LUBP Editor’s note: Finally, a candid assessment of the so called Social Media Mela 2012 has appeared in mainstream media (Express Tribune). Participants and keynote speakers at SocMM12 represented anything but alternative media and discourse in Pakistani society. Worse, sessions on human rights and minority issues were used to insult and ridicule genuine Shia, Baloch, Ahmadi, Pashtun bloggers and activists whose absence in the event was glaringly evident. Sessions which should have been used to reflect on Nazi style silence on Shia genocide and other urgent humanitarian issues (kill & dump of the Baloch, ISI’s connivance with LeJ-ASWJ etc) were used to bash Twitter trolls and cyber bullies. On the contrary, persecution of Shias in Pakistan was misrepresented in ethnic (Hazara specific) terms. Similar misrepersentations were noted by Ahmadi and Baloch activists. In the main, SocMM12 was nothing other than a gossip show of the urban right-wing and pseudo-liberal elites of Lahore, Karachi and Islamabad, mostly Punjabi and Urdu speaking activists of MQM and PTI, who were surrounded by a handful of middle class wannabe flatterers. LUBP, Pakistan’s largest pro-rights blog in terms of traffic and alternative content, was absent from the event, as were other pro-rights blogs namely Al Ufaq, Tawar, Pamir Times, Pakistan Blogzine and World Shia Forum. (End note)
Yesterday afternoon, I was at the Social Media Mela, (better known as SocMM12) at Avari Towers, Karachi. As I neared the hall where the particular session I had to attend was to be held, I heard they were running late ─ and fashionably so.
When I first saw #SocMM12 trending on Twitter, I immediately thought of guns (let’s blame rap songs on the radio for this). When I found out what it really was and I took a look at the event guide online, I made a biased assumption; this wasn’t going to really be a broad-horizoned ‘social media’ mela; it was going to be one big tweet-up.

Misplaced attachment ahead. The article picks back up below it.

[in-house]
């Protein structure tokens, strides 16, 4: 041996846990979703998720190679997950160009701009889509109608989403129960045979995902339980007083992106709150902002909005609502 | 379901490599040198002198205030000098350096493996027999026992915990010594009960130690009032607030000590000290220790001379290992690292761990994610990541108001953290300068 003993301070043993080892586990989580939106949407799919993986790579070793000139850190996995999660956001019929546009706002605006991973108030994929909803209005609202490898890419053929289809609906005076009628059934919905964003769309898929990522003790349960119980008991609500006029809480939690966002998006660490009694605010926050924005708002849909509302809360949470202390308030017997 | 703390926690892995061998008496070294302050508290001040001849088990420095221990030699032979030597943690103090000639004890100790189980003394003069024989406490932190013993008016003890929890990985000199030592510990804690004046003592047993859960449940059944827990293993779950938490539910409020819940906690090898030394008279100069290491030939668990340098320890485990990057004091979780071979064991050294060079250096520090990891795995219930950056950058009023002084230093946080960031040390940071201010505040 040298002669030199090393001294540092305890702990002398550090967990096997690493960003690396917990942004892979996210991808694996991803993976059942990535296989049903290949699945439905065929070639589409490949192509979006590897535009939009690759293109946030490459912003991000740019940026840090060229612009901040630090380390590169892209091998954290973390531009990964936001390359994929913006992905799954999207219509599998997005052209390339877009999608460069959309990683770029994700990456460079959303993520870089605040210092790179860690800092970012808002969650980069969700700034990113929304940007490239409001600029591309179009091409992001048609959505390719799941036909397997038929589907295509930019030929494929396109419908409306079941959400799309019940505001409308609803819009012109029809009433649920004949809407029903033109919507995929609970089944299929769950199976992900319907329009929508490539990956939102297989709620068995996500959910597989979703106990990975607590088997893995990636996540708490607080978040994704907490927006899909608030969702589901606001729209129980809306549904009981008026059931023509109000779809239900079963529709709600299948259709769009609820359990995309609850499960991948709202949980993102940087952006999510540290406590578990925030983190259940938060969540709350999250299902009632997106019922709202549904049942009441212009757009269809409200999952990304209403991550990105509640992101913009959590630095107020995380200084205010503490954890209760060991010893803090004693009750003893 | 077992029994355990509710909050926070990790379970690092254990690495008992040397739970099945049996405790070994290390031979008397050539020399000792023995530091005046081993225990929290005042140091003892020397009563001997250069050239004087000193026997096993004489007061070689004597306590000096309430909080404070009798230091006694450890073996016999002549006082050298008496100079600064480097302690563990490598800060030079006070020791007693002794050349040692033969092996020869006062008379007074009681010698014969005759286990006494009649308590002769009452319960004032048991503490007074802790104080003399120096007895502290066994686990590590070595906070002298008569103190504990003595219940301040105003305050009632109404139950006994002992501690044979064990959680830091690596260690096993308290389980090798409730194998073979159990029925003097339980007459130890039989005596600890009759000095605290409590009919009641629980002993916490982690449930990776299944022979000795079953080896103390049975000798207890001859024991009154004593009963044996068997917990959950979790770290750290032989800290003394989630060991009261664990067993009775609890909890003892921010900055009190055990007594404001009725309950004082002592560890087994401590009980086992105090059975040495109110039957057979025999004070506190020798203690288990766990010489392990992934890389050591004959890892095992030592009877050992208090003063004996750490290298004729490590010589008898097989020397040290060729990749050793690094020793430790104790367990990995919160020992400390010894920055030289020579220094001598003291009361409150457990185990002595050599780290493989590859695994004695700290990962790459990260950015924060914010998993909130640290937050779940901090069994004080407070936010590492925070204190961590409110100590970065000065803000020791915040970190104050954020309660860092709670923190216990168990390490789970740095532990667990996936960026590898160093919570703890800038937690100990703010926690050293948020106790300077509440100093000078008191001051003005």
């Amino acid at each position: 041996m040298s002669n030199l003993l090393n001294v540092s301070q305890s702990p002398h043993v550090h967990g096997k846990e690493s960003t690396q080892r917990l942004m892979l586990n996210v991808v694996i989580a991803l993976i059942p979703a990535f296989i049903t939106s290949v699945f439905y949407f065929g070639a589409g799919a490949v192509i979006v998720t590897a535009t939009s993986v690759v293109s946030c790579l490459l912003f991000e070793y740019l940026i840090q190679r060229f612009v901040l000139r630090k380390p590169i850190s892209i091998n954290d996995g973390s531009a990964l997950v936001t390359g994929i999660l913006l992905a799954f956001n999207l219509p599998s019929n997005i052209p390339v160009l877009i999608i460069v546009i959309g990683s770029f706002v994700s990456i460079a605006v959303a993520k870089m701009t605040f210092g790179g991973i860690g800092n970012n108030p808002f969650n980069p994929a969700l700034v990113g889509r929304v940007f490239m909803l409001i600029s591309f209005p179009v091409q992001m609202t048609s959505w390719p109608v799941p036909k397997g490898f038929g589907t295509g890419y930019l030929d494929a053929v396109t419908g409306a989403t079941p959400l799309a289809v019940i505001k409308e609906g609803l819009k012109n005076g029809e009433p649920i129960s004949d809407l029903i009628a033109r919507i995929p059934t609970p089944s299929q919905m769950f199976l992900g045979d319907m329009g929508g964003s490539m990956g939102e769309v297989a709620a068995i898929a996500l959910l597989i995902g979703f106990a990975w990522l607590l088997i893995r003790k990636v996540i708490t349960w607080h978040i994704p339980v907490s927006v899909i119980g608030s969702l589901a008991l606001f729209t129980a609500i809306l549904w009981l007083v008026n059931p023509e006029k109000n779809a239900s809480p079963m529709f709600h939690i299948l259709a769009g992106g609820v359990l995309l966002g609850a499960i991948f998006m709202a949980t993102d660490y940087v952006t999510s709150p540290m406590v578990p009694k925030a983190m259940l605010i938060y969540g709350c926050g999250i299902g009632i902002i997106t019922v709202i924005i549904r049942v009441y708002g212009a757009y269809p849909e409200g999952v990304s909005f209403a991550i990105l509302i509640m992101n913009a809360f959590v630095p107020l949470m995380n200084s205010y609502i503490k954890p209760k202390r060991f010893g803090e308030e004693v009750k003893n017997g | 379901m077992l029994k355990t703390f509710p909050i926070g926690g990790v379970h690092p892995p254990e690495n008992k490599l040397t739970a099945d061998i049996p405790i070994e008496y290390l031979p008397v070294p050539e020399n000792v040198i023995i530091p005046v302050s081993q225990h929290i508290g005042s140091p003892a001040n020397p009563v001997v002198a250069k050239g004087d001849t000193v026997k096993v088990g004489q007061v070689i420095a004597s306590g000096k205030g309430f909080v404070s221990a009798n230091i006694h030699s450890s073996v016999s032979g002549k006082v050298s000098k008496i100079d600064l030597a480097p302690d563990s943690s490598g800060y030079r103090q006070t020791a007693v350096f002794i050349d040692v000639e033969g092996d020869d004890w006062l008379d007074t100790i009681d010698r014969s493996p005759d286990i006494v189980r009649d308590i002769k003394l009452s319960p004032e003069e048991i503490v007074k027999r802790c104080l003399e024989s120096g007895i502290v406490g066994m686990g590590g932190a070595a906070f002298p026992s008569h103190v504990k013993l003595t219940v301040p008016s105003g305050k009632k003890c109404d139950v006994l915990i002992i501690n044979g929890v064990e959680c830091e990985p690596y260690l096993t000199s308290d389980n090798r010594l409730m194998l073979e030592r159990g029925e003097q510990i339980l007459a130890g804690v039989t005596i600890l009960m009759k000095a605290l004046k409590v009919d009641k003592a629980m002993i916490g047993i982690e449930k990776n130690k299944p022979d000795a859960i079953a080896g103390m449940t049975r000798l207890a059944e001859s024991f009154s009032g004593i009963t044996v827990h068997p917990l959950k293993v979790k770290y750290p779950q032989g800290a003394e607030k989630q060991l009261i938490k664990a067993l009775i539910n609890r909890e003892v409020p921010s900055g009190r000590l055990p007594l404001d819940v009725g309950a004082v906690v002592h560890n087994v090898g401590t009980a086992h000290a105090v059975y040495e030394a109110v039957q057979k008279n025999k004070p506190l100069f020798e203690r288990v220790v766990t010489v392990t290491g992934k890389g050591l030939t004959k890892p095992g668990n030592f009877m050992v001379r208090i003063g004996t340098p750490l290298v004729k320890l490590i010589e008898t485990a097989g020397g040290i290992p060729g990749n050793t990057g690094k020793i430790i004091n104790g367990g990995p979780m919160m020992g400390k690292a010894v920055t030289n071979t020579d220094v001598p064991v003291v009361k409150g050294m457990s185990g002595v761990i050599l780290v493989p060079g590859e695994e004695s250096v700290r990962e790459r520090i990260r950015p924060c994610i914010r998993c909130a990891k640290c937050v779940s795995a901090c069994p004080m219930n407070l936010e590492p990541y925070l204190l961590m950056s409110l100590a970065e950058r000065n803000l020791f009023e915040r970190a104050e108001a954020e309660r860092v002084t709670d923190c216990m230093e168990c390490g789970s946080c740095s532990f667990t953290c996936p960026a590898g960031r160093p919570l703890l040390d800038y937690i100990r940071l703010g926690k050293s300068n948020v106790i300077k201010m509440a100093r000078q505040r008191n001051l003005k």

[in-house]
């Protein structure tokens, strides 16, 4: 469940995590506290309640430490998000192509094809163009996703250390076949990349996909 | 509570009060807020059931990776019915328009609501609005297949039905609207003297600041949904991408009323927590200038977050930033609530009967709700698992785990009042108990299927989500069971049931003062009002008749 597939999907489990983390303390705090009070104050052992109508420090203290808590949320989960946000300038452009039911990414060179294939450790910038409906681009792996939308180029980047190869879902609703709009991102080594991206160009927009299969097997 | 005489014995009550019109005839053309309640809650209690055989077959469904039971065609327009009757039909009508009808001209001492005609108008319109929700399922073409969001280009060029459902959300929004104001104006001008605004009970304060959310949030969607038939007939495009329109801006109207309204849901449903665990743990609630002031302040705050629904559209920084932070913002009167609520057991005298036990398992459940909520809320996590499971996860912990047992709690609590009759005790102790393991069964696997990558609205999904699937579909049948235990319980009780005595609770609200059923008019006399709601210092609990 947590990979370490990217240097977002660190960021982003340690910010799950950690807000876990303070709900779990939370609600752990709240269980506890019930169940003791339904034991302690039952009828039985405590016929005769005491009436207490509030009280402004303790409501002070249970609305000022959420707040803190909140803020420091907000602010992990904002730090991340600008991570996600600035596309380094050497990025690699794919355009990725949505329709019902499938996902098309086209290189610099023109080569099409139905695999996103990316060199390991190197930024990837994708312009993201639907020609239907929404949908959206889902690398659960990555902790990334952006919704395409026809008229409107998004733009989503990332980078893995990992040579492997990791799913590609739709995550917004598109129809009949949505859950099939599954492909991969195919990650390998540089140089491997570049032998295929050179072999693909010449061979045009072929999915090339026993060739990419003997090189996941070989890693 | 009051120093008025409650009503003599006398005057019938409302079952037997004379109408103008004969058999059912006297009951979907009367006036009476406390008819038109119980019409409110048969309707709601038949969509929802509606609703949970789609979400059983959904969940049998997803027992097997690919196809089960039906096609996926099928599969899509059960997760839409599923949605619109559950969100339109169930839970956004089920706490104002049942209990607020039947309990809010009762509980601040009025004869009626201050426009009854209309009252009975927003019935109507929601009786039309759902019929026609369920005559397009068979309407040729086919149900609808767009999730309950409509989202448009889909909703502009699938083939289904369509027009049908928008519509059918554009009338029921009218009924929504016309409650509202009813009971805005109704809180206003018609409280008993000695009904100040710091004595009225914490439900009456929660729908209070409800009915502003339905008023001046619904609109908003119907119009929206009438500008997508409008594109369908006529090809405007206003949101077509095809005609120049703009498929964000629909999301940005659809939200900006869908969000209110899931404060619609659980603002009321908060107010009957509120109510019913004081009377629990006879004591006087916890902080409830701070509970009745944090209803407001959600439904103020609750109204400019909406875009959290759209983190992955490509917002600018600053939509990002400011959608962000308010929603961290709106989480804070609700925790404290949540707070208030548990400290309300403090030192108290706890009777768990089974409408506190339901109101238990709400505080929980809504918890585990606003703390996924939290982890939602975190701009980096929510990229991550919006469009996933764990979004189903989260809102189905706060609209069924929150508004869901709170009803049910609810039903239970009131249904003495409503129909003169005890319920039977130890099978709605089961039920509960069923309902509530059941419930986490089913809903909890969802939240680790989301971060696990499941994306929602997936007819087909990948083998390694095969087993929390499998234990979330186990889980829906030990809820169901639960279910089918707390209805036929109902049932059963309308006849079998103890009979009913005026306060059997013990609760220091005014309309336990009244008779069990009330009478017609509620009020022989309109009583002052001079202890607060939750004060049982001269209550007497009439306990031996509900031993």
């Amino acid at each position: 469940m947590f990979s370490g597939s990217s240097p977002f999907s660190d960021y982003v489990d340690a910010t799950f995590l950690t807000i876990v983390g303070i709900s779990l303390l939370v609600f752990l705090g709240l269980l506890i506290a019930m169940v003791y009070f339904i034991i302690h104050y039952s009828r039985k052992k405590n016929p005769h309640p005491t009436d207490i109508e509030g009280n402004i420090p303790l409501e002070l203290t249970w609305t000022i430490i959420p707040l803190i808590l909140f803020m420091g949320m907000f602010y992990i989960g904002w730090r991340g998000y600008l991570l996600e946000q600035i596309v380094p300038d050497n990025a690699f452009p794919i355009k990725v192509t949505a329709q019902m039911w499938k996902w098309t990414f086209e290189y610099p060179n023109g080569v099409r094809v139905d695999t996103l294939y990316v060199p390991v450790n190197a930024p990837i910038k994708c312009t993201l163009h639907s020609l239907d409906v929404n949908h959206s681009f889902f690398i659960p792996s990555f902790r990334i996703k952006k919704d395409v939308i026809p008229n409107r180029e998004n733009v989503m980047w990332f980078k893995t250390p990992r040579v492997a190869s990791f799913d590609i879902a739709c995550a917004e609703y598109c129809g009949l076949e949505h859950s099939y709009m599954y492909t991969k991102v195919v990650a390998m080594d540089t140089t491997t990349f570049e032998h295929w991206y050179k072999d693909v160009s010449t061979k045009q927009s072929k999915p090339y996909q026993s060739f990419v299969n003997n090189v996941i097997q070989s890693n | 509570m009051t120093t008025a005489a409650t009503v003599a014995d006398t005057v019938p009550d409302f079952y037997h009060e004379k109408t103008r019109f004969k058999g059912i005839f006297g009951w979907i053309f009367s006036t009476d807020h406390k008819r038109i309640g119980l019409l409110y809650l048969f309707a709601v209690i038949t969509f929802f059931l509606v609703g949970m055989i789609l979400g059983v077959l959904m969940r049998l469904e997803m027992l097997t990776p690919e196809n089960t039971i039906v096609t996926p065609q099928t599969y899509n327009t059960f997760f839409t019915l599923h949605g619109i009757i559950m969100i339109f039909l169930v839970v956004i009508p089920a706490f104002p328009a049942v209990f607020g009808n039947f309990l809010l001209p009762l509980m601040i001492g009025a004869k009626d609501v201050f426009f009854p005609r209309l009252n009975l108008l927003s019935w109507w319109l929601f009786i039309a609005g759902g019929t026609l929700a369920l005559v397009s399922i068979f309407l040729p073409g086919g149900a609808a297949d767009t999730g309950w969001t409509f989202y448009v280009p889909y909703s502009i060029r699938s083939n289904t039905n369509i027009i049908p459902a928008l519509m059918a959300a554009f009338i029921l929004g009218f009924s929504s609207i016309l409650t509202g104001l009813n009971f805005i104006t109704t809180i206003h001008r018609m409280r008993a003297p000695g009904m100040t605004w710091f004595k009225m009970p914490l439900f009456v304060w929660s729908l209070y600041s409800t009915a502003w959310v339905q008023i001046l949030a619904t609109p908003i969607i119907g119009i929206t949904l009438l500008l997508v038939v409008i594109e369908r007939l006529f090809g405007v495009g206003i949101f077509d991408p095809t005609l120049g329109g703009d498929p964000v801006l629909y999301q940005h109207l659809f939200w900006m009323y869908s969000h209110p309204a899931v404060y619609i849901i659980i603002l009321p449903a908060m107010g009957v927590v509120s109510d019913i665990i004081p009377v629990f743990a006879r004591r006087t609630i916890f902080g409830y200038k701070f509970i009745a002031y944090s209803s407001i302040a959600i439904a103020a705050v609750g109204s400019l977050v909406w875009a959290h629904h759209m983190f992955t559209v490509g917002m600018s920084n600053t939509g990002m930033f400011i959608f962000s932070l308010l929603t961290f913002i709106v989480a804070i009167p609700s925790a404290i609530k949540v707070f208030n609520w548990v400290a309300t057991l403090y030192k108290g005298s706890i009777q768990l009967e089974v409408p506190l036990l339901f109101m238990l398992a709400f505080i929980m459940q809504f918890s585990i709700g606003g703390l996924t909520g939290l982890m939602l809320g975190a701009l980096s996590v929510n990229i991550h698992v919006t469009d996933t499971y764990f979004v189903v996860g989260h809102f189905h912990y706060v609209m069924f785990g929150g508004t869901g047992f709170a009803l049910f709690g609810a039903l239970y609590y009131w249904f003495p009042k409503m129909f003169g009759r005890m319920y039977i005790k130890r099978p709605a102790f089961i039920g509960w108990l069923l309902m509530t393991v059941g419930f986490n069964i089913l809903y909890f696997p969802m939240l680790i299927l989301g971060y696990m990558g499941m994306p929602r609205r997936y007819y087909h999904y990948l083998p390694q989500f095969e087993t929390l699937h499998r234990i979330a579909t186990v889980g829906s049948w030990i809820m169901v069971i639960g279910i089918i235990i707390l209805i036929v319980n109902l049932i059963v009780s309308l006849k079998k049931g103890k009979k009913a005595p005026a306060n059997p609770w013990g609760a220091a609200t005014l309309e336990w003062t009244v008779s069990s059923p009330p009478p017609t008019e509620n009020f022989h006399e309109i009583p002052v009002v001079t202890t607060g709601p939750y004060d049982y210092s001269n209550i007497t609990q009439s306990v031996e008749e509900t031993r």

As I sat outside the Indus hall for fifteen minutes, awaiting the session, many people who looked familiar walked by. These prominently included a spectacled, curly-haired girl, who turned out to be Mehreen Kasana; and a woman in a gaudy, yellow kurta with abindi on her forehead, who, to my surprise, did not turn out to be Marvi Sirmed.
Since the session I had to attend was delayed by almost an hour, I decided to attend Sana Kazmi’s ‘How I Got To Mohali’ session. Having heard her name on Twitter a lot, I was curious to see her in real life.
Upon entering the hall, I realised I was totally underdressed. Everyone else had suited up and here I was – hair unkempt, nose unpowdered, in my creased pick-anything-for-work outfit.
“So this is a tweet-up”, I said to myself, as I saw many prominent Twitterati in the hall.
Social media mela? I don’t know. I think it should have been called the ‘Indo-Pak Twitterati kitty party’ or the ‘Subcontinental Tweet-up’. And I say ‘Indo-Pak’ not because there were many Indians there, but because most Pakistanis were dressed like Indians. I thought they were from India until I heard them throw questions at the panel and tell them that they were Pakistani. Saris and bindis everywhere!